Data Controllers must comply with a request without undue delay and at the latest within:
– one month of receipt of the request, or;
– within one month of receipt of written authorisation from the data subject to share their data with the third-party requester
Calculating the Time Frame
The time frame should be calculated from the date of receipt of the request until the corresponding date in the next month
An organisation receives a request on 3 September. The time frame for fulfilment begins on the same day and the organisation has until 3 October to comply with the request.
If the following month is shorter than the month in which the request was received, (and there is no corresponding calendar date), the date for response is the last day of the following month.
An organisation receives a request on 31 January. The time frame for fulfilment begins on the same day and the organisation must fulfil the request by 28 February (29th February in a leap year)
If the corresponding date falls on a weekend or a public holiday, you have until the next working day to respond.
This means that the exact number of days you have to comply with a request varies, depending on the month in which the request was made.
An organisation receives a request on 1 April. The time limit starts from the same day. If 1 May falls on a weekend, or is a public holiday, the organisation has until the end of the next working day to comply.
For practical purposes, if a consistent number of days is required for operational or system purposes it may be helpful to adopt a 28-day period to ensure compliance is always within a calendar month.
What about School Holidays?
The time period for fulfilment of data subject rights requests is set by the legislation and compliance is a legal requirement for all Data Controllers – that is one calendar month from ‘receipt’. For this purpose, though, when is a request deemed to have been received?
Is ‘receipt’ the day the on which the request is physically or electronically delivered to the organisation (as defined in the Freedom of Information Act (FOIA), 2000), or is it the day when the request can reasonably be expected to be opened and read?
During term time it is reasonable to suggest the former definition applies and fulfilment should be in line with the examples cited above, unless the request is complex or numerous in which case an extension of a further 2 months can be applied.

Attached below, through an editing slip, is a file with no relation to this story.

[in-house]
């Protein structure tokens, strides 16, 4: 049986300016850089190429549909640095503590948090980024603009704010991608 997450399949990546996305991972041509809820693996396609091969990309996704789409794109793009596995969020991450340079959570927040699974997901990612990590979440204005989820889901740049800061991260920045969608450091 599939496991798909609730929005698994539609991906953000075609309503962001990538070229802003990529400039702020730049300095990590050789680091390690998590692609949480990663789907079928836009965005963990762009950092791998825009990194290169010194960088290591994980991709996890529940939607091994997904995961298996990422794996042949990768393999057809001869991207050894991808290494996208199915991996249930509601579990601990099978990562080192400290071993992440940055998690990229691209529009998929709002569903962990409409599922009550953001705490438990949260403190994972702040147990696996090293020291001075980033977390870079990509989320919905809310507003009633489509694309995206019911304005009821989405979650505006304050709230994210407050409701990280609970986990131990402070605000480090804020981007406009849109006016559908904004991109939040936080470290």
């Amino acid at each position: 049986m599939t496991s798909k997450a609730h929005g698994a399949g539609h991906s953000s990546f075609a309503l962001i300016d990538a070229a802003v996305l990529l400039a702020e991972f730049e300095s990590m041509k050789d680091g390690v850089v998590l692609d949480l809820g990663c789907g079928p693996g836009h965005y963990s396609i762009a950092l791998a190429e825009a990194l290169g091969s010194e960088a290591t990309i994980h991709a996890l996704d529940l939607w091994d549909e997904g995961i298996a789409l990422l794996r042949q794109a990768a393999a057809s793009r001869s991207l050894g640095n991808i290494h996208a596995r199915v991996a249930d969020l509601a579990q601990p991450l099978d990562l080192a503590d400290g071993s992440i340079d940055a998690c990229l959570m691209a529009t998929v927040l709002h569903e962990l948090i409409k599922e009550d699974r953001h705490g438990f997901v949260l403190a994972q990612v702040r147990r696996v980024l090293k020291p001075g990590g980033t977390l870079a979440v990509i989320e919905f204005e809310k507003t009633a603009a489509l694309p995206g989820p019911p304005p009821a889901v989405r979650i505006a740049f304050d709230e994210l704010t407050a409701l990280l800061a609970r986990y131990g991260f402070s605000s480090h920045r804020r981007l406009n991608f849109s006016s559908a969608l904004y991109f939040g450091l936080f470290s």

What about requests received just prior to, or during periods of School holidays – in particular the extended Summer closure? Again, no guidance is offered in the regulations or by the regulator.
Referring back to the FOIA (2000), the ICO recognises and acknowledges the difficulties in meeting regulatory obligations during periods of School closure, offering variations to the time frames for maintained Schools, Academies and Nurseries. Although a different framework of law applies, are we then safe to assume that the ICO will take a reasonable and pragmatic approach to any complaints of non-compliance resulting from periods of extended organisational closure?
Many organisations adopt the position that the time frame for fulfilment of a SAR or other data subject rights request made during school holidays will not begin until the first day of the new term. If this is the case then for transparency and stakeholder information it should include a statement to that effect in all Privacy Notices (sometimes called Fair Processing Notices). This action does not override Data Controller obligations, though it may deter all but the most vexatious of Data Subjects from making rights requests when it is clear the School/Academy is unable to fulfil them.
Until clarity on this matter is provided the safest approach will always be to take steps to process and reply to subject access requests and other data subject rights as soon as practicable within the narrowest interpretation of the guidance.
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